facebook pixal

Credit card borrowing

Need some quick cash for the business? After years of taking a back seat to home equity loans, plastic may be set for a comeback. The unprecedented runup in housing prices the past few years allowed many entrepreneurs to borrow against their homes. In 2006, only 11 percent of business owners relied on credit cards as their primary source of finance. But as housing prices slide maybe you’re tempted to get a shiny new business card, with zero percent interest. Before you do, better read the fine print.

Before you do, better read the fine print. More than ever, it may be loaded with booby-traps for careless borrowers. A few false steps, and you can get sucked into a spiral of debt.

“You’re putting yourself in a hole, with debt you’re going to be personally responsible for,” says John Nessel, president of the Restaurant Resource Group, financial consultants in Lexington, Massachusetts.

Over the past decade, according to a September study by the U.S. General Accounting Office, credit card companies have made up for low interest rates by pumping up fees. Ten percent of lenders’ revenues now come from penalties like late fees, which rose from an average $12.83 in 1995 to $33.64 in 2005.

Lenders have also devised a variety of new terms that make it more expensive to get out of debt. Some common clauses to watch out for:

  • No grace period. You start paying interest the day you make a purchase.
  • Variable interest rates. Your rate can be raised at any time, for any reason.
  • Penalty pricing. Your rate goes up drastically if you’re late on a single payment. The GAO found the average penalty rate in 2005 was 27 percent.
  • Universal default. Even if you pay your credit card on time, the company can raise your interest rate for being late on an electric bill.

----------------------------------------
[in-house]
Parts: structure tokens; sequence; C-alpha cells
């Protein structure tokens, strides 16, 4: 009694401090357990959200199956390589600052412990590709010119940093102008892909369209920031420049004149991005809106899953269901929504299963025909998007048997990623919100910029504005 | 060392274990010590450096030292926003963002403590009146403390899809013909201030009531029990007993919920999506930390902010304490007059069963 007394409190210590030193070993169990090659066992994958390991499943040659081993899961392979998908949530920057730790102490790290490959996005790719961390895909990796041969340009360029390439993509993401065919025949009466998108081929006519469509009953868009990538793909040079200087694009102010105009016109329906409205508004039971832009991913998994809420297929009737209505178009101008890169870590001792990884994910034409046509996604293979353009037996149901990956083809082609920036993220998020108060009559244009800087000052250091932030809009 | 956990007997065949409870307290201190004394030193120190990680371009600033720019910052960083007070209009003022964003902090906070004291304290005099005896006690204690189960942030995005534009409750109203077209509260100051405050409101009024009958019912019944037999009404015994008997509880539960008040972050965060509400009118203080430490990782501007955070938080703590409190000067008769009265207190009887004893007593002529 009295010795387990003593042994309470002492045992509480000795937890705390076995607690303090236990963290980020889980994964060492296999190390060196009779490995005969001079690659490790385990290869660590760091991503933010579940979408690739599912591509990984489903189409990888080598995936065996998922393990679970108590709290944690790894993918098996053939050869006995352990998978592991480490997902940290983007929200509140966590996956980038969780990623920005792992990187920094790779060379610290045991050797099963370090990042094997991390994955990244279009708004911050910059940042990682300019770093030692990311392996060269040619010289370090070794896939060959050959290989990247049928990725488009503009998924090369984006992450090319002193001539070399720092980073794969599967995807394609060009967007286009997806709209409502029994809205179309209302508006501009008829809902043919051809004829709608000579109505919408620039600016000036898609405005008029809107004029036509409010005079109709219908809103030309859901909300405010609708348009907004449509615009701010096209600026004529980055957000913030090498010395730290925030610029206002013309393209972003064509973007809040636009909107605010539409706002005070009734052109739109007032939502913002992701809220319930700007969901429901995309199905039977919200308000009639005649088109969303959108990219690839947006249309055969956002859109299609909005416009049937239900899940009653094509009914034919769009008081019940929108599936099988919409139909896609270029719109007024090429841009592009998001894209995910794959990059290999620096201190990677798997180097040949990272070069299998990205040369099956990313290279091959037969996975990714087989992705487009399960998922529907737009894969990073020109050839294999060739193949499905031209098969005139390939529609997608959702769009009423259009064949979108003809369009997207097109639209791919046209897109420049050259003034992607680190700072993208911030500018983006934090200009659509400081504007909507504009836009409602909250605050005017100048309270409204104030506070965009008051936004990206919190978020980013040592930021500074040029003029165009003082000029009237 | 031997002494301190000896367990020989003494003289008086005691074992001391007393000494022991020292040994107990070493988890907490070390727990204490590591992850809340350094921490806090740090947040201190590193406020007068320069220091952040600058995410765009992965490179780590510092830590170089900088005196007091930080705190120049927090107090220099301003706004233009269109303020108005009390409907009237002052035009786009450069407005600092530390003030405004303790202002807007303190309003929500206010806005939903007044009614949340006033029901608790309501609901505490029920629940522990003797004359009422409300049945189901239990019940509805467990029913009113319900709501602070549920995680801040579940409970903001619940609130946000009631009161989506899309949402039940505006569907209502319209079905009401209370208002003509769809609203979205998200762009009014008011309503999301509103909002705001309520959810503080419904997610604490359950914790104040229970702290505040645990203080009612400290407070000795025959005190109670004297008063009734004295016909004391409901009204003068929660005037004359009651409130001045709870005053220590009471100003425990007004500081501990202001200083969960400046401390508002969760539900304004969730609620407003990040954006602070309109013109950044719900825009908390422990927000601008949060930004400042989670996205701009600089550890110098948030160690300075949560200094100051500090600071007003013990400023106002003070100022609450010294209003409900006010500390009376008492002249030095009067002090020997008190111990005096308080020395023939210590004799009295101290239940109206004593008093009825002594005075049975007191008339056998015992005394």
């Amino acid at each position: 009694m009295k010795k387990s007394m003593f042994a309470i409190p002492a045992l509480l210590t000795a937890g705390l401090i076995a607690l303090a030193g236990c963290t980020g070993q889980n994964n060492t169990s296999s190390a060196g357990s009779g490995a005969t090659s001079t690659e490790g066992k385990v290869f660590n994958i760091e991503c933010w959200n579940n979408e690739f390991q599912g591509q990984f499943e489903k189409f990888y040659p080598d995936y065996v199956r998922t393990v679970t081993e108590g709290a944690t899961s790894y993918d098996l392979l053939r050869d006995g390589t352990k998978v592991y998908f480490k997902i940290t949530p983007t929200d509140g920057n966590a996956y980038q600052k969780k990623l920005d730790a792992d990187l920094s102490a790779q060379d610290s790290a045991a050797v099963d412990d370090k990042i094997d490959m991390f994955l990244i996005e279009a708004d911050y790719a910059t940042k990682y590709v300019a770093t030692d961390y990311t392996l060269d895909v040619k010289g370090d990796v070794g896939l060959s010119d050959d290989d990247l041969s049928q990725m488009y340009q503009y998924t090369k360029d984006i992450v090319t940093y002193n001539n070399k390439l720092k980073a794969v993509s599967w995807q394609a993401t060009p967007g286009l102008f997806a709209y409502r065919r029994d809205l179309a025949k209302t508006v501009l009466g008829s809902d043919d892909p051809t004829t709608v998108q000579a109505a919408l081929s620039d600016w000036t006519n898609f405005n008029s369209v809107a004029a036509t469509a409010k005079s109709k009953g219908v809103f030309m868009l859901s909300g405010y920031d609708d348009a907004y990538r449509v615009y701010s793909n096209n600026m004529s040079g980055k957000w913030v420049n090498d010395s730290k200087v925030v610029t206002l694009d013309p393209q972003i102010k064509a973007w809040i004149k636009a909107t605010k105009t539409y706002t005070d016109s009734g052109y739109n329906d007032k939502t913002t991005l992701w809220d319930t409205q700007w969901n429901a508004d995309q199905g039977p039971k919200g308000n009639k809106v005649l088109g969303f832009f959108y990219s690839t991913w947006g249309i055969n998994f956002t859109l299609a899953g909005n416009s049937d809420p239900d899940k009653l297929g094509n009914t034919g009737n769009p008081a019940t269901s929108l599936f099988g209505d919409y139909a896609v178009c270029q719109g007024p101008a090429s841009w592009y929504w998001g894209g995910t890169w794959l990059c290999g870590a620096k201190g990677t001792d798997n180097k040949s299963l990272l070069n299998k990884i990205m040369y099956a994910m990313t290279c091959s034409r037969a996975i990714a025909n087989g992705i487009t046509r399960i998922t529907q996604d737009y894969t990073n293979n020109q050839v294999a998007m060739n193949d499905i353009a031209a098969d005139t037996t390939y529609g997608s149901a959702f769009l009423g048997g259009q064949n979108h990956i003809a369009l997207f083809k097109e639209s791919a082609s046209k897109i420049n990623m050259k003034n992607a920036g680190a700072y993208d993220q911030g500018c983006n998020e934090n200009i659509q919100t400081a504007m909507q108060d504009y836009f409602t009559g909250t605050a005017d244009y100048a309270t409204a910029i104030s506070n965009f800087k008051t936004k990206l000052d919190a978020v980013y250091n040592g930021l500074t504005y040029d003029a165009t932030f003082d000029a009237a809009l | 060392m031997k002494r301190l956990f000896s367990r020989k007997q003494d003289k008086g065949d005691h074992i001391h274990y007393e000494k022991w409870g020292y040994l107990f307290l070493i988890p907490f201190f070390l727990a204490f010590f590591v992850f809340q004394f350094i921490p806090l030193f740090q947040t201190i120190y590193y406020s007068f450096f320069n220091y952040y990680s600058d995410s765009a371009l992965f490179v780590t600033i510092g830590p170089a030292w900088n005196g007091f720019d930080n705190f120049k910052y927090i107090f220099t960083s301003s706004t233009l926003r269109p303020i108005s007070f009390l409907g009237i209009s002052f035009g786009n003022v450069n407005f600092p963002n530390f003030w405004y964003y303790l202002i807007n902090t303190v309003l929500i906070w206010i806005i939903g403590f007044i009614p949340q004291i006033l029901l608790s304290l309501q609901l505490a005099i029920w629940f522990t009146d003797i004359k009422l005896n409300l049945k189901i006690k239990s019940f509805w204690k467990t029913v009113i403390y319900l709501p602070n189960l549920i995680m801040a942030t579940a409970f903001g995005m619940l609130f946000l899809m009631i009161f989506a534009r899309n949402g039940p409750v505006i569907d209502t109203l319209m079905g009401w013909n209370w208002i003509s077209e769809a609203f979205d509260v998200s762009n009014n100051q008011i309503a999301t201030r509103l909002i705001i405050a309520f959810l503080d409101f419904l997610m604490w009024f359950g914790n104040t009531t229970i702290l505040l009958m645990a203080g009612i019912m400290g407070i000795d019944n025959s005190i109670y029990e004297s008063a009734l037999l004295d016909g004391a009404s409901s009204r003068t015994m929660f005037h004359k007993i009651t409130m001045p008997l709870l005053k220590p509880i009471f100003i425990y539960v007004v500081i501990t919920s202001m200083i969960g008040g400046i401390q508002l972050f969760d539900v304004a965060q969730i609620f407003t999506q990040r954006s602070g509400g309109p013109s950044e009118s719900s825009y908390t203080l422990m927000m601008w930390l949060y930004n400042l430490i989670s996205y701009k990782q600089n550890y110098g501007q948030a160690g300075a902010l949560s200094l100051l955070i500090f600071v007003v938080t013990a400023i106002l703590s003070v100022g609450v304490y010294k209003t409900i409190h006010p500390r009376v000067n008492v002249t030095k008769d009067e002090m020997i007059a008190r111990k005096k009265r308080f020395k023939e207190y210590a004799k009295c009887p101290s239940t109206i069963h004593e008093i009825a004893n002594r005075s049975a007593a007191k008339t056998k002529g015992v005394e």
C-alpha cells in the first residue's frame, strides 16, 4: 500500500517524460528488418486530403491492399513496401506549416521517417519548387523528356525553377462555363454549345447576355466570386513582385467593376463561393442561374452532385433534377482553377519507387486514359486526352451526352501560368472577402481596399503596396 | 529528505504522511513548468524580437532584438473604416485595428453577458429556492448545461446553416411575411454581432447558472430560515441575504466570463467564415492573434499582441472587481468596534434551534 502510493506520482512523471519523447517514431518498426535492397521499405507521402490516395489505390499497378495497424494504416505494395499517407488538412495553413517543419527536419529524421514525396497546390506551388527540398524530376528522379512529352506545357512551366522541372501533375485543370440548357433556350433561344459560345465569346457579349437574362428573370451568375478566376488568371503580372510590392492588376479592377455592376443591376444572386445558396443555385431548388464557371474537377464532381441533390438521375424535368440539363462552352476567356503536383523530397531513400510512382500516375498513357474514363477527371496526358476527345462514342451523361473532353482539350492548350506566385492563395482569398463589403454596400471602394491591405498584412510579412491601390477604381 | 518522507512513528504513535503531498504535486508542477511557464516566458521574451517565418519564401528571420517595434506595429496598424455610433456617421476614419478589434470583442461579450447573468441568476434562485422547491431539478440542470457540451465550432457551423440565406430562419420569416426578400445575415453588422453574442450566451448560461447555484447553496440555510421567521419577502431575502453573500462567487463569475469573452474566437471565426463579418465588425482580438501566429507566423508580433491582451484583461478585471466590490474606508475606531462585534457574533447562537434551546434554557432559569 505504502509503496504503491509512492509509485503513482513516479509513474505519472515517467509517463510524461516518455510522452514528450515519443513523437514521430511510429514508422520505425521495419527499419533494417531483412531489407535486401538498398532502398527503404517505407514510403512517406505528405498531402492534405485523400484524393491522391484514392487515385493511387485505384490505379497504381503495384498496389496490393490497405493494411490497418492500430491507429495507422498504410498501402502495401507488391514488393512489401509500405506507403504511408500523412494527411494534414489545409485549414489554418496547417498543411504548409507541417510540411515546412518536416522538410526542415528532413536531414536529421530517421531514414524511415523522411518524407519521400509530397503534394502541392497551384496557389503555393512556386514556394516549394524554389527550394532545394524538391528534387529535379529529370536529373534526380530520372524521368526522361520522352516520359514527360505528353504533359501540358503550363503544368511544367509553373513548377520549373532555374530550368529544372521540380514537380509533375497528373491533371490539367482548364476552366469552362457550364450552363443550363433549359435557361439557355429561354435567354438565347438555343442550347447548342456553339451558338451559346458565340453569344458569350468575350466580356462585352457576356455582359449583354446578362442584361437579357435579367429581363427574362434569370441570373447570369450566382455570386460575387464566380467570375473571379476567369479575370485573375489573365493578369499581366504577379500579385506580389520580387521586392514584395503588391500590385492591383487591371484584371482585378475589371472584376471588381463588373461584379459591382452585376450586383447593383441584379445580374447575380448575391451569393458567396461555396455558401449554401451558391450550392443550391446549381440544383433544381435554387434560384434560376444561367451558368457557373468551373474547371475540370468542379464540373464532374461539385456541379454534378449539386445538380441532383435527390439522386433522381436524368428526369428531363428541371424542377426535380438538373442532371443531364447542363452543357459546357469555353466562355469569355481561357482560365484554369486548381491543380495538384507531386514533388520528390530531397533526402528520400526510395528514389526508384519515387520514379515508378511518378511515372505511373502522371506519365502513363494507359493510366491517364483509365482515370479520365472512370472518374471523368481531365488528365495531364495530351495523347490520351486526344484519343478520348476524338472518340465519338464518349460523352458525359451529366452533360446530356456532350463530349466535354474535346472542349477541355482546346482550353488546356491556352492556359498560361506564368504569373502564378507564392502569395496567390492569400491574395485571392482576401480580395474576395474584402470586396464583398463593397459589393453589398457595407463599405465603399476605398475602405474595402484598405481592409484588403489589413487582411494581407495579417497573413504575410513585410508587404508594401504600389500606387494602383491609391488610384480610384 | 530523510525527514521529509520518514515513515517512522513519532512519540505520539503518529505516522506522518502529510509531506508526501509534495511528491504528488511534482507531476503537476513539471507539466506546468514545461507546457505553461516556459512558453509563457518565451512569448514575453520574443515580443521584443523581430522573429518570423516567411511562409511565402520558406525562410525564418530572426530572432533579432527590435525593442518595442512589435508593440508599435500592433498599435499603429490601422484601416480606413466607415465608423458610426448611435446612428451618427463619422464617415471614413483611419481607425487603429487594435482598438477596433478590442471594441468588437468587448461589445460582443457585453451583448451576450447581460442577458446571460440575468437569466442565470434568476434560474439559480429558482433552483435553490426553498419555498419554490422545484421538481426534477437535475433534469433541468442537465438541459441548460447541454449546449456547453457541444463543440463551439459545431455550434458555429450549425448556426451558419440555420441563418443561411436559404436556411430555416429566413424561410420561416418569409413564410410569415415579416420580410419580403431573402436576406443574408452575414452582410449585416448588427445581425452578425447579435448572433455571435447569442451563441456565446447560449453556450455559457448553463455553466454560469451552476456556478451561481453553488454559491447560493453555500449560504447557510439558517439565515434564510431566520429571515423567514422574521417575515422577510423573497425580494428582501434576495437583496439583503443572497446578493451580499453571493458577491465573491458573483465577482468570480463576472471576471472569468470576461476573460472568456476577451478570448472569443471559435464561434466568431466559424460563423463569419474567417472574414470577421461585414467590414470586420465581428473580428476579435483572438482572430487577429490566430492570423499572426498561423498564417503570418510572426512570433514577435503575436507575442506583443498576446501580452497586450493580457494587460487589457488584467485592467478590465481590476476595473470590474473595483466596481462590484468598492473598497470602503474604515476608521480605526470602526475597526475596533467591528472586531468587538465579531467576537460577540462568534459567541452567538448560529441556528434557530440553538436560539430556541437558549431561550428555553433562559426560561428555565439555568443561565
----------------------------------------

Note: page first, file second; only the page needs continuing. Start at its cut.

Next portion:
• Unlimited fees on cash advances. Not all cards cap the fee at $50 or $75.
  • Payment allocation. Say you’re paying zero percent on purchases and 20 percent on cash advances. Your payments will be applied to the low-interest balance first, leaving the high-interest balance to keep compounding.
  • Transaction fees. It can cost up to $15 to make a payment by phone, or up to $13 to get a copy of a statement.

The good news is that you can sidestep many of these pitfalls by shopping for the best credit card deals online. Once you’ve got the card, charge only what you can pay off in full each month, says Brad Saltz, managing director of restaurant services for accounting firm SS&G Financial Services in Cincinnati.

“I do use credit cards for purchases,” he says. “We rack up considerable miles for firm travel and gift cards for employees under recognition programs.”

Credit cards can also help during a seasonal slump, if you’re sure you can pay them off when business picks up. “We used to get lean months in the summer,” says Christopher Perez, a former restaurateur who’s now director of Commercial Loan Capital in Warminster, Pennsylvania. “I’d use the liquidity of credit cards right before fall, when the college students would come back.”

The wrong way to use plastic is to prop up a restaurant that’s losing money, says Nessel. As interest and fees compound, you could end up like an Ohio borrower, cited by the GAO, who owed $9,056 in extra charges on a $1,963 balance.

“Ninety percent of the time you’re throwing good money after bad,” says Nessel. “Maybe it’s time to pull the plug.”

Want breaking news at your fingertips?

Get today’s need-to-know restaurant industry intelligence. Sign up to receive texts from Restaurant Business on news and insights that matter to your brand.


More from our partners